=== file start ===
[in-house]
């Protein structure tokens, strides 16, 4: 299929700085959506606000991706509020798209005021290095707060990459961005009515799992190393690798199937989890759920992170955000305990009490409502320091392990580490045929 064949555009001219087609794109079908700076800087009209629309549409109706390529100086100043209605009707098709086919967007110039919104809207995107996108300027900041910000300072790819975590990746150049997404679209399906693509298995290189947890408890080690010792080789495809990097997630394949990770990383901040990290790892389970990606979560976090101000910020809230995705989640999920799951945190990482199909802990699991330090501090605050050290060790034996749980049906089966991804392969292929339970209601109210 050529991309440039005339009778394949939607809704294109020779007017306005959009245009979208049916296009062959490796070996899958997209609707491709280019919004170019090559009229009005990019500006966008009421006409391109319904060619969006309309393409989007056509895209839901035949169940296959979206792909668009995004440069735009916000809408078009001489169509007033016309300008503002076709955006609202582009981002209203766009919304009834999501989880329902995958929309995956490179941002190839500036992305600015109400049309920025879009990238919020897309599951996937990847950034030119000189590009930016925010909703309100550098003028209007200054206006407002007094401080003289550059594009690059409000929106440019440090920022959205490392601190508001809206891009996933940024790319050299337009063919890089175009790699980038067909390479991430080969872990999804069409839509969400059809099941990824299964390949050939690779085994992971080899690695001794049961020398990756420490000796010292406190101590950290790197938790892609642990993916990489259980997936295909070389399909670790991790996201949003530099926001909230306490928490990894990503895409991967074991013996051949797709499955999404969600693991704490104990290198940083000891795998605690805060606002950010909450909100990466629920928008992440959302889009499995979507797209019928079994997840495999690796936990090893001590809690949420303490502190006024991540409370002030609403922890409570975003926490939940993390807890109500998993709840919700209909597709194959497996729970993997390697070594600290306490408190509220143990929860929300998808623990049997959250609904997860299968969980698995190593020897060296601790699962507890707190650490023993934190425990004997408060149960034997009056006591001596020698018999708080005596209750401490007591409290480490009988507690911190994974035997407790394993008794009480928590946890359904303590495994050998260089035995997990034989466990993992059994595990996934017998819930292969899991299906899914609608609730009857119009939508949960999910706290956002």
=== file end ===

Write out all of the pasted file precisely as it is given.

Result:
[in-house]
């Protein structure tokens, strides 16, 4: 299929700085959506606000991706509020798209005021290095707060990459961005009515799992190393690798199937989890759920992170955000305990009490409502320091392990580490045929 064949555009001219087609794109079908700076800087009209629309549409109706390529100086100043209605009707098709086919967007110039919104809207995107996108300027900041910000300072790819975590990746150049997404679209399906693509298995290189947890408890080690010792080789495809990097997630394949990770990383901040990290790892389970990606979560976090101000910020809230995705989640999920799951945190990482199909802990699991330090501090605050050290060790034996749980049906089966991804392969292929339970209601109210 050529991309440039005339009778394949939607809704294109020779007017306005959009245009979208049916296009062959490796070996899958997209609707491709280019919004170019090559009229009005990019500006966008009421006409391109319904060619969006309309393409989007056509895209839901035949169940296959979206792909668009995004440069735009916000809408078009001489169509007033016309300008503002076709955006609202582009981002209203766009919304009834999501989880329902995958929309995956490179941002190839500036992305600015109400049309920025879009990238919020897309599951996937990847950034030119000189590009930016925010909703309100550098003028209007200054206006407002007094401080003289550059594009690059409000929106440019440090920022959205490392601190508001809206891009996933940024790319050299337009063919890089175009790699980038067909390479991430080969872990999804069409839509969400059809099941990824299964390949050939690779085994992971080899690695001794049961020398990756420490000796010292406190101590950290790197938790892609642990993916990489259980997936295909070389399909670790991790996201949003530099926001909230306490928490990894990503895409991967074991013996051949797709499955999404969600693991704490104990290198940083000891795998605690805060606002950010909450909100990466629920928008992440959302889009499995979507797209019928079994997840495999690796936990090893001590809690949420303490502190006024991540409370002030609403922890409570975003926490939940993390807890109500998993709840919700209909597709194959497996729970993997390697070594600290306490408190509220143990929860929300998808623990049997959250609904997860299968969980698995190593020897060296601790699962507890707190650490023993934190425990004997408060149960034997009056006591001596020698018999708080005596209750401490007591409290480490009988507690911190994974035997407790394993008794009480928590946890359904303590495994050998260089035995997990034989466990993992059994595990996934017998819930292969899991299906899914609608609730009857119009939508949960999910706290956002």